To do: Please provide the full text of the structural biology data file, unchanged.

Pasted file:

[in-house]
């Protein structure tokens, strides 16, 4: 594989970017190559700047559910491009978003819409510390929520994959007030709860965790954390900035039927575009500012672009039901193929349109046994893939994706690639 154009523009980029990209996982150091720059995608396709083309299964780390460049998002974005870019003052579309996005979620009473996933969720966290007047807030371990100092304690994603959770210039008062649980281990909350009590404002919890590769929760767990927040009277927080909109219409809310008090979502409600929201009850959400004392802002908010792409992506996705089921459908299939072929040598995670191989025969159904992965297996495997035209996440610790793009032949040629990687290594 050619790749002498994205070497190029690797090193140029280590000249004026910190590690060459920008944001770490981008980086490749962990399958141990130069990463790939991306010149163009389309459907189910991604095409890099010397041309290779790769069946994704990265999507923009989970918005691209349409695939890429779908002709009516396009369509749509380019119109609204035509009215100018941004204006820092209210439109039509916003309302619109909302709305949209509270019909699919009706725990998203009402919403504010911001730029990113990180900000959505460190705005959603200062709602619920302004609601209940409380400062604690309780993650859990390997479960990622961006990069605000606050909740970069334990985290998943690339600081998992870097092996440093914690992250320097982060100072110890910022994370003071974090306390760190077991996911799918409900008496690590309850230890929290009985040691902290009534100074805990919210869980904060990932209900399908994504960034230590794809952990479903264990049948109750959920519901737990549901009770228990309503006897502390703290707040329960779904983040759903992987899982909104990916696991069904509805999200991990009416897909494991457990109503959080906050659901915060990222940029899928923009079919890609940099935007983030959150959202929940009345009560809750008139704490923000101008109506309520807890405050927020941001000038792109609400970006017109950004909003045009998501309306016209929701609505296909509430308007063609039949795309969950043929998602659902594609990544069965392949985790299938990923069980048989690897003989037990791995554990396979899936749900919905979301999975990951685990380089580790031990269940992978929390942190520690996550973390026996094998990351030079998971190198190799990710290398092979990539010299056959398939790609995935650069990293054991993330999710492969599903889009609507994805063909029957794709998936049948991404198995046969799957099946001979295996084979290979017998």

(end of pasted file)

[in-house]
């Protein structure tokens, strides 16, 4: 594989970017190559700047559910491009978003819409510390929520994959007030709860965790954390900035039927575009500012672009039901193929349109046994893939994706690639 154009523009980029990209996982150091720059995608396709083309299964780390460049998002974005870019003052579309996005979620009473996933969720966290007047807030371990100092304690994603959770210039008062649980281990909350009590404002919890590769929760767990927040009277927080909109219409809310008090979502409600929201009850959400004392802002908010792409992506996705089921459908299939072929040598995670191989025969159904992965297996495997035209996440610790793009032949040629990687290594 050619790749002498994205070497190029690797090193140029280590000249004026910190590690060459920008944001770490981008980086490749962990399958141990130069990463790939991306010149163009389309459907189910991604095409890099010397041309290779790769069946994704990265999507923009989970918005691209349409695939890429779908002709009516396009369509749509380019119109609204035509009215100018941004204006820092209210439109039509916003309302619109909302709305949209509270019909699919009706725990998203009402919403504010911001730029990113990180900000959505460190705005959603200062709602619920302004609601209940409380400062604690309780993650859990390997479960990622961006990069605000606050909740970069334990985290998943690339600081998992870097092996440093914690992250320097982060100072110890910022994370003071974090306390760190077991996911799918409900008496690590309850230890929290009985040691902290009534100074805990919210869980904060990932209900399908994504960034230590794809952990479903264990049948109750959920519901737990549901009770228990309503006897502390703290707040329960779904983040759903992987899982909104990916696991069904509805999200991990009416897909494991457990109503959080906050659901915060990222940029899928923009079919890609940099935007983030959150959202929940009345009560809750008139704490923000101008109506309520807890405050927020941001000038792109609400970006017109950004909003045009998501309306016209929701609505296909509430308007063609039949795309969950043929998602659902594609990544069965392949985790299938990923069980048989690897003989037990791995554990396979899936749900919905979301999975990951685990380089580790031990269940992978929390942190520690996550973390026996094998990351030079998971190198190799990710290398092979990539010299056959398939790609995935650069990293054991993330999710492969599903889009609507994805063909029957794709998936049948991404198995046969799957099946001979295996084979290979017998």